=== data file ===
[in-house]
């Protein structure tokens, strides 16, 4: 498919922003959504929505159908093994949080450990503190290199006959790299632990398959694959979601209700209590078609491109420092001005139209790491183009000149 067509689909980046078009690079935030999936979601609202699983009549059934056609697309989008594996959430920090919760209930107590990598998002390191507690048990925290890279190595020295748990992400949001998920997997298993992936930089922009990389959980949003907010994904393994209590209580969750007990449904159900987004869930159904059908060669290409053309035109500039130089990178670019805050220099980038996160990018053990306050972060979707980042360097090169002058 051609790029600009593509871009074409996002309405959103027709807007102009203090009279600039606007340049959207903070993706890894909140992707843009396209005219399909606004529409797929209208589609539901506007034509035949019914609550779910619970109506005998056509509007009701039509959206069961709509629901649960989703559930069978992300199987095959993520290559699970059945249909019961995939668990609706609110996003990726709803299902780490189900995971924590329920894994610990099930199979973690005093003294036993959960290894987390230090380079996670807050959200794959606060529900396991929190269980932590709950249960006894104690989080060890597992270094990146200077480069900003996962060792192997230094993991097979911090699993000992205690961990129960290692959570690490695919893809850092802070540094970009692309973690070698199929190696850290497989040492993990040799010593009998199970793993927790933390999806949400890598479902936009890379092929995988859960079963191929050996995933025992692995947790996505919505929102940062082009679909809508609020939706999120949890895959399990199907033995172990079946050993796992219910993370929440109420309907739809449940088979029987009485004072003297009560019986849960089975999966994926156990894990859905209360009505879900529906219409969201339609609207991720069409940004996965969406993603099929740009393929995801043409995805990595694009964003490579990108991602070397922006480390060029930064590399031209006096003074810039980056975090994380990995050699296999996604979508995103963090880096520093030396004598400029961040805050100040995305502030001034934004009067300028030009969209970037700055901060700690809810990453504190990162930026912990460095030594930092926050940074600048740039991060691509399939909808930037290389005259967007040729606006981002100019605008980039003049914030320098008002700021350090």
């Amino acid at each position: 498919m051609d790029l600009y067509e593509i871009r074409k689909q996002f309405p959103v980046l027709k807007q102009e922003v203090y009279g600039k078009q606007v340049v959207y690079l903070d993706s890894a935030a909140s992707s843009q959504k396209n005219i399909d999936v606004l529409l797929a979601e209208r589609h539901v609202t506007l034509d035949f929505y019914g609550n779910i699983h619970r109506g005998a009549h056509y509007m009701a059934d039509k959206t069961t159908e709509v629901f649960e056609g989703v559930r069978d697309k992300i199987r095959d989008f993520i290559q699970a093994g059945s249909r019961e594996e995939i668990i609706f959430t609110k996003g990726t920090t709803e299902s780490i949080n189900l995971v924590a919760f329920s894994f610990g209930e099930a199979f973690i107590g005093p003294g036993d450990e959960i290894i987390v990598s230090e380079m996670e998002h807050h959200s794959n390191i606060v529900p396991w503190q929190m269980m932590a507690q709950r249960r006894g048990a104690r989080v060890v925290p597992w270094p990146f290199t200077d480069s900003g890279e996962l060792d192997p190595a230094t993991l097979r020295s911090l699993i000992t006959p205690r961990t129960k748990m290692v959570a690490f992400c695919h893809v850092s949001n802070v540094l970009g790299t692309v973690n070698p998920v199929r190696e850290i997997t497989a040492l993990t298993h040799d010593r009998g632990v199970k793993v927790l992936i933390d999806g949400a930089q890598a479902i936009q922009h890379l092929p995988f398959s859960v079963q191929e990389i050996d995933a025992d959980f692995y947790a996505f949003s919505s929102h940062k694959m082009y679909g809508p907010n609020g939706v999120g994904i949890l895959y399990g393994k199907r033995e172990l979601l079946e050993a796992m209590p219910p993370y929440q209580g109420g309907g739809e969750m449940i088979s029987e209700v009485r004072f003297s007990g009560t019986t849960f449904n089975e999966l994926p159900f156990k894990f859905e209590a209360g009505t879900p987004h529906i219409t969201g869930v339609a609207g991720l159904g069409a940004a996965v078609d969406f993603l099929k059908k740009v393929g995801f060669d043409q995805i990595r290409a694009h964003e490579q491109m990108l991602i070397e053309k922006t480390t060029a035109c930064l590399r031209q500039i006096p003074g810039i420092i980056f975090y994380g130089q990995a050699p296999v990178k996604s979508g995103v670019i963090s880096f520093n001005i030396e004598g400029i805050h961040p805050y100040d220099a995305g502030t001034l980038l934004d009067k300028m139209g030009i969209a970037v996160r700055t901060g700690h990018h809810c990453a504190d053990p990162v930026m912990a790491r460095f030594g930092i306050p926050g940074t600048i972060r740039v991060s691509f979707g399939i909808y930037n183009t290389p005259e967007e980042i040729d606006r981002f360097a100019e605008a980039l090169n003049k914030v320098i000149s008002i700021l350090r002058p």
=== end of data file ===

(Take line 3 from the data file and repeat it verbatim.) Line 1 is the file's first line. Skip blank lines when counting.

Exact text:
């Amino acid at each position: 498919m051609d790029l600009y067509e593509i871009r074409k689909q996002f309405p959103v980046l027709k807007q102009e922003v203090y009279g600039k078009q606007v340049v959207y690079l903070d993706s890894a935030a909140s992707s843009q959504k396209n005219i399909d999936v606004l529409l797929a979601e209208r589609h539901v609202t506007l034509d035949f929505y019914g609550n779910i699983h619970r109506g005998a009549h056509y509007m009701a059934d039509k959206t069961t159908e709509v629901f649960e056609g989703v559930r069978d697309k992300i199987r095959d989008f993520i290559q699970a093994g059945s249909r019961e594996e995939i668990i609706f959430t609110k996003g990726t920090t709803e299902s780490i949080n189900l995971v924590a919760f329920s894994f610990g209930e099930a199979f973690i107590g005093p003294g036993d450990e959960i290894i987390v990598s230090e380079m996670e998002h807050h959200s794959n390191i606060v529900p396991w503190q929190m269980m932590a507690q709950r249960r006894g048990a104690r989080v060890v925290p597992w270094p990146f290199t200077d480069s900003g890279e996962l060792d192997p190595a230094t993991l097979r020295s911090l699993i000992t006959p205690r961990t129960k748990m290692v959570a690490f992400c695919h893809v850092s949001n802070v540094l970009g790299t692309v973690n070698p998920v199929r190696e850290i997997t497989a040492l993990t298993h040799d010593r009998g632990v199970k793993v927790l992936i933390d999806g949400a930089q890598a479902i936009q922009h890379l092929p995988f398959s859960v079963q191929e990389i050996d995933a025992d959980f692995y947790a996505f949003s919505s929102h940062k694959m082009y679909g809508p907010n609020g939706v999120g994904i949890l895959y399990g393994k199907r033995e172990l979601l079946e050993a796992m209590p219910p993370y929440q209580g109420g309907g739809e969750m449940i088979s029987e209700v009485r004072f003297s007990g009560t019986t849960f449904n089975e999966l994926p159900f156990k894990f859905e209590a209360g009505t879900p987004h529906i219409t969201g869930v339609a609207g991720l159904g069409a940004a996965v078609d969406f993603l099929k059908k740009v393929g995801f060669d043409q995805i990595r290409a694009h964003e490579q491109m990108l991602i070397e053309k922006t480390t060029a035109c930064l590399r031209q500039i006096p003074g810039i420092i980056f975090y994380g130089q990995a050699p296999v990178k996604s979508g995103v670019i963090s880096f520093n001005i030396e004598g400029i805050h961040p805050y100040d220099a995305g502030t001034l980038l934004d009067k300028m139209g030009i969209a970037v996160r700055t901060g700690h990018h809810c990453a504190d053990p990162v930026m912990a790491r460095f030594g930092i306050p926050g940074t600048i972060r740039v991060s691509f979707g399939i909808y930037n183009t290389p005259e967007e980042i040729d606006r981002f360097a100019e605008a980039l090169n003049k914030v320098i000149s008002i700021l350090r002058p």